Republican Women’s Club hosts candidates for eighth precinct
All of the Republican candidates for North Carolina’s eighth Congressional district attended the Sweet Union Republican Women’s Club meeting on Tuesday, Jan. 24, at the Golden Corral in Monroe. The evening consisted of a dinner, followed by the club’s monthly meeting.
The majority of the meeting was dedicated to the six candidates: Richard Hudson, Vernon Robinson, Scott Keadle, Daniel Barry, John Whitley and Fred Steen. Each candidate was given six minutes to tell a little about himself and why he desires to be the Representative for the eighth precinct. More than 30 people – men and women – came out to meet the candidates and hear what they had to say.
Kicking off the presentations was candidate Richard Hudson, owner of the Cabarrus Marketing Group and former chief of staff for Texas congressman Mike Conaway. Hudson cited his experience as a strongpoint of his politics. “I can go up there, day one, and be your Representative,” Hudson said. “Because I know the committee process. I know how it works, and we can get things done.”
One of Hudson’s main policies is reaching out to conservative Democrats to get them on board with the Republican party and its goals. “The Democrats are going to come after us, tooth and nail,” he said. “We’ve got to make sure we drag every single vote to the polls, and that means we’ll have to go out and build coalitions with conservative Democrats.”
Vernon Robinson, a former Winston-Salem city council member, was the second candidate to speak. Robinson’s main focus was on what he calls the “three enemies” of conservatives: the Left, big businesses and lobbyists who try to “gain the system,” and the GOP Washington establishment, “which is just as bad as the Left,” he said.
Robinson also vowed to work to prevent members of Congress from passing laws that apply to citizens but not to themselves. He also promised to work for the citizens, stating, “The only folks that have to call me ‘Congressman’ are lobbyists and Richard Hayes. Everyone else can call me ‘Vernon’ because I am your employee.”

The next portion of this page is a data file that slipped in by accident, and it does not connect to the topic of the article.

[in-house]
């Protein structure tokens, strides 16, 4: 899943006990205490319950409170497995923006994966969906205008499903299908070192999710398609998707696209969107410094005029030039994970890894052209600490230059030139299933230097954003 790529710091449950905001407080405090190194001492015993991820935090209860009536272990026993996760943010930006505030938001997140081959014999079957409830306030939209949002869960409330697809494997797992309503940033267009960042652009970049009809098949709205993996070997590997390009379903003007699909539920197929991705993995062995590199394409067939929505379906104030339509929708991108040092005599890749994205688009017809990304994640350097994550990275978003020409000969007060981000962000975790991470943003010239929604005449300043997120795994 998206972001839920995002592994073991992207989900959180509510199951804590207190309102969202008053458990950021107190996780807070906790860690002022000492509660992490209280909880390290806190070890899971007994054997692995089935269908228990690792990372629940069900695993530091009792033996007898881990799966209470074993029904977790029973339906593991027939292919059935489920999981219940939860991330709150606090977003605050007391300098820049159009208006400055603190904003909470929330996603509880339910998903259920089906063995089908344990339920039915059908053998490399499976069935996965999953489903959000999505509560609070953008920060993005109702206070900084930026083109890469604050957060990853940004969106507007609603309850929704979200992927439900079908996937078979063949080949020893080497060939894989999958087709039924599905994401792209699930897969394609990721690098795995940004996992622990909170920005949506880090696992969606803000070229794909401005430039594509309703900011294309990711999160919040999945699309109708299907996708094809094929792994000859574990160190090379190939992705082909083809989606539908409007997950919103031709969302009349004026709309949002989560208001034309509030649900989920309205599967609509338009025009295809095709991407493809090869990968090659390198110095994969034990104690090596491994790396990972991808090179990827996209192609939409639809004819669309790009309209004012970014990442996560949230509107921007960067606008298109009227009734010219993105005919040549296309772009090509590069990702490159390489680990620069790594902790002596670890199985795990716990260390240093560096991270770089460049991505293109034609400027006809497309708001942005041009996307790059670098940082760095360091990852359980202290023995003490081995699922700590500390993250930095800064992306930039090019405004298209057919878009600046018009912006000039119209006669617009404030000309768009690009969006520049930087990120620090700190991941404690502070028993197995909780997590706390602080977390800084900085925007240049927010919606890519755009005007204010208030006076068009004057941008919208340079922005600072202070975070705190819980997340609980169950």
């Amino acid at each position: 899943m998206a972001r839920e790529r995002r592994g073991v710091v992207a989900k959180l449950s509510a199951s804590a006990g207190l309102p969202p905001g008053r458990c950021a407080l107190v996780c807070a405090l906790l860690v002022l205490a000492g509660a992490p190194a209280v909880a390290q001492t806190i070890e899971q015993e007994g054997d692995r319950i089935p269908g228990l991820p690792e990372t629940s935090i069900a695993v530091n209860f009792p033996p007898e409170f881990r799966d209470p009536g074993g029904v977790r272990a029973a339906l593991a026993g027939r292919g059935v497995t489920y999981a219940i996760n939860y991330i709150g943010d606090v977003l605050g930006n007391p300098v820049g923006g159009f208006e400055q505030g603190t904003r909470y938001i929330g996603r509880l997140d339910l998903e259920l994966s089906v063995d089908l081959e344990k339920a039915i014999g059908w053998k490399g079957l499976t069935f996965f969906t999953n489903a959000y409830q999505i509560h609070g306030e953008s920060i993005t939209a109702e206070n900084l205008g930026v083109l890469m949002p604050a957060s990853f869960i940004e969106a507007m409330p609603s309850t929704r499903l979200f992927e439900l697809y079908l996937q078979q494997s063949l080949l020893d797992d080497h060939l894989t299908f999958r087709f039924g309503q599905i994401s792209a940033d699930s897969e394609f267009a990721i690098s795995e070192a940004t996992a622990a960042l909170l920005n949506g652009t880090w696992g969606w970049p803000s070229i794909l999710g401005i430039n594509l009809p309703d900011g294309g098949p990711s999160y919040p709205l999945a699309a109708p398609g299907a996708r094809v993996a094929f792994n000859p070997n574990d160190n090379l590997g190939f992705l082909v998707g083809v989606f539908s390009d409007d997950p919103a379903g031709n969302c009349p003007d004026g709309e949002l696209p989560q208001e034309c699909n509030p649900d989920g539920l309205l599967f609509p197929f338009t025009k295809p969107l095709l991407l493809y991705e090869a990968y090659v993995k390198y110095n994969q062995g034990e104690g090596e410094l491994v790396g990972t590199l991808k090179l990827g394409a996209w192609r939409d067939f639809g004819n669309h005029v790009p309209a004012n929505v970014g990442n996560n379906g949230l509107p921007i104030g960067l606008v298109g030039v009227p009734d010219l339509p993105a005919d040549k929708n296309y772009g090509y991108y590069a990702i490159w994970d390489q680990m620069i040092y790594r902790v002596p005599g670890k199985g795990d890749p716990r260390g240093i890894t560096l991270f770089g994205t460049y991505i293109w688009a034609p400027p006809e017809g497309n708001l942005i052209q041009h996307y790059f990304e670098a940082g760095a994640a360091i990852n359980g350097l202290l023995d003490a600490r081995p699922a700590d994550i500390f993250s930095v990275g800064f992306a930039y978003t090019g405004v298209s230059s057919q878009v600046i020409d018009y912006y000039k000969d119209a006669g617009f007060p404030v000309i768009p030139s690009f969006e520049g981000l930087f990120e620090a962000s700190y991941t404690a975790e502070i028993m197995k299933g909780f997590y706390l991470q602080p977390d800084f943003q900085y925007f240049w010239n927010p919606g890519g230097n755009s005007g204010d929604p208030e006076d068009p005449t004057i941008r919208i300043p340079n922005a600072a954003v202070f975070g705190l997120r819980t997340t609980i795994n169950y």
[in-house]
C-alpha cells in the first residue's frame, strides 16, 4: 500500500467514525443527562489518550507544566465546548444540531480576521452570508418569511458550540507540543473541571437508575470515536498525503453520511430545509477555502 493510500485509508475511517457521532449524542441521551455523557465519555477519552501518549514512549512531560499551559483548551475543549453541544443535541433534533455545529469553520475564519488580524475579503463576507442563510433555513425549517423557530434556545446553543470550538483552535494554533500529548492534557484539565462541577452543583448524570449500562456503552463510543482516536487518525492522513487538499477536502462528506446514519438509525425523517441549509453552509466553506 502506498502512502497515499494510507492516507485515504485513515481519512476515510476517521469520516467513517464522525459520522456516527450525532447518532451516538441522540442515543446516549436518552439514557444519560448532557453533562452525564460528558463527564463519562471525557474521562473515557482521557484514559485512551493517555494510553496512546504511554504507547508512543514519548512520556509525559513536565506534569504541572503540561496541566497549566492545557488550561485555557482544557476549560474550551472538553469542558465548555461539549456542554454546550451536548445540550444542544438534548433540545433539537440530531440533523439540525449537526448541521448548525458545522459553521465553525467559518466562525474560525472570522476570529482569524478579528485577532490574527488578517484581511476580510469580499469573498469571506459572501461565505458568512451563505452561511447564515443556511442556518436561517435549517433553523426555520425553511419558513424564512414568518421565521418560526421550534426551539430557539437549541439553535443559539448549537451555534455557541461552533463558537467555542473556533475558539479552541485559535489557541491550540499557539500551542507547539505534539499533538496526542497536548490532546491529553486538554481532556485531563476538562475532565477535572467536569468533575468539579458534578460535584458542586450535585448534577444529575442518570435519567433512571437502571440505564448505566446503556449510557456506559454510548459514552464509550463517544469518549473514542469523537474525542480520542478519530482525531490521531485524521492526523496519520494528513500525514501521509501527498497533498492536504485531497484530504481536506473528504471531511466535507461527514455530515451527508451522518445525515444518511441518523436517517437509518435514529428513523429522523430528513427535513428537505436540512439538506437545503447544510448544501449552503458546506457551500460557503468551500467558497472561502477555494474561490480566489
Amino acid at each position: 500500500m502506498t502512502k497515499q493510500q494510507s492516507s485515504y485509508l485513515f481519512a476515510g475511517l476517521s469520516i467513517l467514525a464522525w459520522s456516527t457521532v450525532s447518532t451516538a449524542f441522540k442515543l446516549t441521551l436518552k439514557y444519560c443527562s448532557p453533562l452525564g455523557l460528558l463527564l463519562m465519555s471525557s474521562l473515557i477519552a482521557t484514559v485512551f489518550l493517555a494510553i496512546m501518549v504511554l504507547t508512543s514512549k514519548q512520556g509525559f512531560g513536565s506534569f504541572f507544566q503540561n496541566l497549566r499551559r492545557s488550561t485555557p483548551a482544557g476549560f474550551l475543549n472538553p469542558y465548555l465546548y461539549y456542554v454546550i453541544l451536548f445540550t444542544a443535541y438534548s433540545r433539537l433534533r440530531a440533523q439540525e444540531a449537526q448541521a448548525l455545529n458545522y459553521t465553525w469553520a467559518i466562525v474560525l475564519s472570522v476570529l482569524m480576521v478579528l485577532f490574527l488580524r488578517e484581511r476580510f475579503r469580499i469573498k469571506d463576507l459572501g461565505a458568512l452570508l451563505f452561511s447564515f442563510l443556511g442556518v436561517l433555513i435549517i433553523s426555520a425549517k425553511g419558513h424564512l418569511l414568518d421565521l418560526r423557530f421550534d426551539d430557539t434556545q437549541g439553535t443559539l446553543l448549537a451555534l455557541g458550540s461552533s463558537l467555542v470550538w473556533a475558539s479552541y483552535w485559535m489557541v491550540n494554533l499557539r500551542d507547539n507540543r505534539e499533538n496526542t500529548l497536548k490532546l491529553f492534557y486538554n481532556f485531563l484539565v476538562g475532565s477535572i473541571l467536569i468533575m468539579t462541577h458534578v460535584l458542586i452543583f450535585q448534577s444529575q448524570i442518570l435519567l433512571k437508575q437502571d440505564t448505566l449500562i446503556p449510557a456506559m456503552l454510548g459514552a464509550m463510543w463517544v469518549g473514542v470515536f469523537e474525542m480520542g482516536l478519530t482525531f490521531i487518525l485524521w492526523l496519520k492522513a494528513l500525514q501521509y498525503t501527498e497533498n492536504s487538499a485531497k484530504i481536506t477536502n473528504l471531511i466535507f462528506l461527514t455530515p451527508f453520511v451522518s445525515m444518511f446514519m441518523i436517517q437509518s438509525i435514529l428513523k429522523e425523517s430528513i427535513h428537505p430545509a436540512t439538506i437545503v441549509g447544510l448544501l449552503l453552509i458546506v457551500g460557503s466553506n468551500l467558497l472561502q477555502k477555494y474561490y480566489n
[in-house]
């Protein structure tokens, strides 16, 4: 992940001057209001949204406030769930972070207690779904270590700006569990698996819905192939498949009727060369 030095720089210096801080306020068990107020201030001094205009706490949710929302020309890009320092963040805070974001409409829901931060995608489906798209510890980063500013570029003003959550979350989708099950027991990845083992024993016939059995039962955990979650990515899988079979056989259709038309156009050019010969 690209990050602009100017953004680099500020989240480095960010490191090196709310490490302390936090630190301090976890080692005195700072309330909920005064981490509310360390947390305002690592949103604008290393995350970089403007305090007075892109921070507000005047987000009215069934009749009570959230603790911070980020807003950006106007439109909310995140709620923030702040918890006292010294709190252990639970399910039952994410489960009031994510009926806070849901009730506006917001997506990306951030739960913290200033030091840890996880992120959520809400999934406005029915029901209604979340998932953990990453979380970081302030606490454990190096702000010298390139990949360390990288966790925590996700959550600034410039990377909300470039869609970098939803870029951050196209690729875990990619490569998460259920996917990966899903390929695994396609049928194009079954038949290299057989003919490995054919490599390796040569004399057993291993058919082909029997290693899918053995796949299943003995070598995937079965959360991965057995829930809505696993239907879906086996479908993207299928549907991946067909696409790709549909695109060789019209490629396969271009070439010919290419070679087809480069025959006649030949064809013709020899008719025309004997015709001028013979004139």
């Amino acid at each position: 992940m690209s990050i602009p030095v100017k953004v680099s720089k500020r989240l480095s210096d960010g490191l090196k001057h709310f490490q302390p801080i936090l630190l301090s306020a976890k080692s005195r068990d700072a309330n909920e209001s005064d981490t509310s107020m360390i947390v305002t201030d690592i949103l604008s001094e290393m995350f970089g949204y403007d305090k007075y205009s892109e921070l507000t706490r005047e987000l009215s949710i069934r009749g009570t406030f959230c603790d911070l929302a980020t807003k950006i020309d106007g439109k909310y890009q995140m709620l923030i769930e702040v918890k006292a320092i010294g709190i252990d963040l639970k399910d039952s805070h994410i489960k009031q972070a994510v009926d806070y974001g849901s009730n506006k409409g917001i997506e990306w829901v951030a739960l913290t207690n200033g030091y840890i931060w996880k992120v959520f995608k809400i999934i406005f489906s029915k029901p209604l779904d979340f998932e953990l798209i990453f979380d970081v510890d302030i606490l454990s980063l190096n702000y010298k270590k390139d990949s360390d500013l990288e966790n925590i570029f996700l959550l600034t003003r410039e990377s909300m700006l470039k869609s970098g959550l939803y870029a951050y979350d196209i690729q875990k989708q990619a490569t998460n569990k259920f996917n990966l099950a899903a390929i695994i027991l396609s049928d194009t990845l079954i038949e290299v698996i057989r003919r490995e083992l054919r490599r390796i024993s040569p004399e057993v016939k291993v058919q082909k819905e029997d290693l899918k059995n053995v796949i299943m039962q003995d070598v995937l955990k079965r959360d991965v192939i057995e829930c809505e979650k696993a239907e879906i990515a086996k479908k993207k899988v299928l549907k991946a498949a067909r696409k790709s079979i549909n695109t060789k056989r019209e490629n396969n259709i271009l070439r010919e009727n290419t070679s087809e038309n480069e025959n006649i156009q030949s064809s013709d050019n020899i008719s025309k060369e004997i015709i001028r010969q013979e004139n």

The third speaker of the evening was Scott Keadle, former regional chairman for Americans for Prosperity. Keadle’s main standpoint was defending the Constitution. “We have a blueprint for America,” Keadle said. “It’s called the Constitution of the United States. It has been ignored for decades by members of Congress on both sides of the aisle, by just about everybody that’s sat in the Oval Office.”
Keadle stated that ignoring the Constitution has placed America in peril, and he challenged attendants to find someone from the eighth precinct, someone from the state of North Carolina and someone to be President who will stand up for the Constitution.
Daniel Barry, currently Mayor Pro Tem of Weddington, was fourth in line to present. Barry focused his address on the fact that he is from Union County and encouraged attendants to “elect one of (their) own.”
He also stated that this election is all about jobs and that the government needs to lower taxes across the board to help entrepreneurs and small businesses to thrive again. “I’ve spent the last 25 years working with small business owners and entrepreneurs, helping them uncover ways that they can expand their businesses and protect their businesses for future generations,” Barry said. “I want to put that experience to work for you here in the eighth district, for North Carolina and for the American people.”
John Whitley, the only candidate who has never held a public office, was the fifth speaker. Whitley cited his inexperience as a strength. “I am a person of deep conviction,” Whitley said. “I’m an individual who believes that this moment, I was pretty much made for.”
From his experience as a doctor, Whitley has recently been exposed to ObamaCare, and he doesn’t like it. One of the reasons he decided to run is to work hard to repeal ObamaCare. “Not only does (ObamaCare) affect me as a physician; it affects every one of you in this room,” he said. “Your health, your livelihood, your welfare, your children. If you look to see what ObamaCare has passed each day, just look at the failure in any kind of job recovery. There has been none.”
The sixth and final candidate to present was Fred Steen, who has served in the North Carolina House of Representatives. Steen spoke on several social and legal issues, including Ethen’s Law and the Defense of Marriage Act. “We worked on Ethen’s Law, the unborn victims of violence bill, which I’ve worked on since 2004,” Steen said. “Finally, we had a majority that would allow us to pass this.”
For Steen, social issues are the backbone of his political platform. “Life is very critical,” he said. “I believe in the defense of marriage, also. These are very critical things that we need to do here at the state level and in Washington.”
Other than being Republicans, a common denominator that connected each candidate was the desire to motivate Republican voters (and others as well) to take charge of the government, prevent Congressman Larry Kissel and President Obama from being reelected and restore the country to its conservative principles.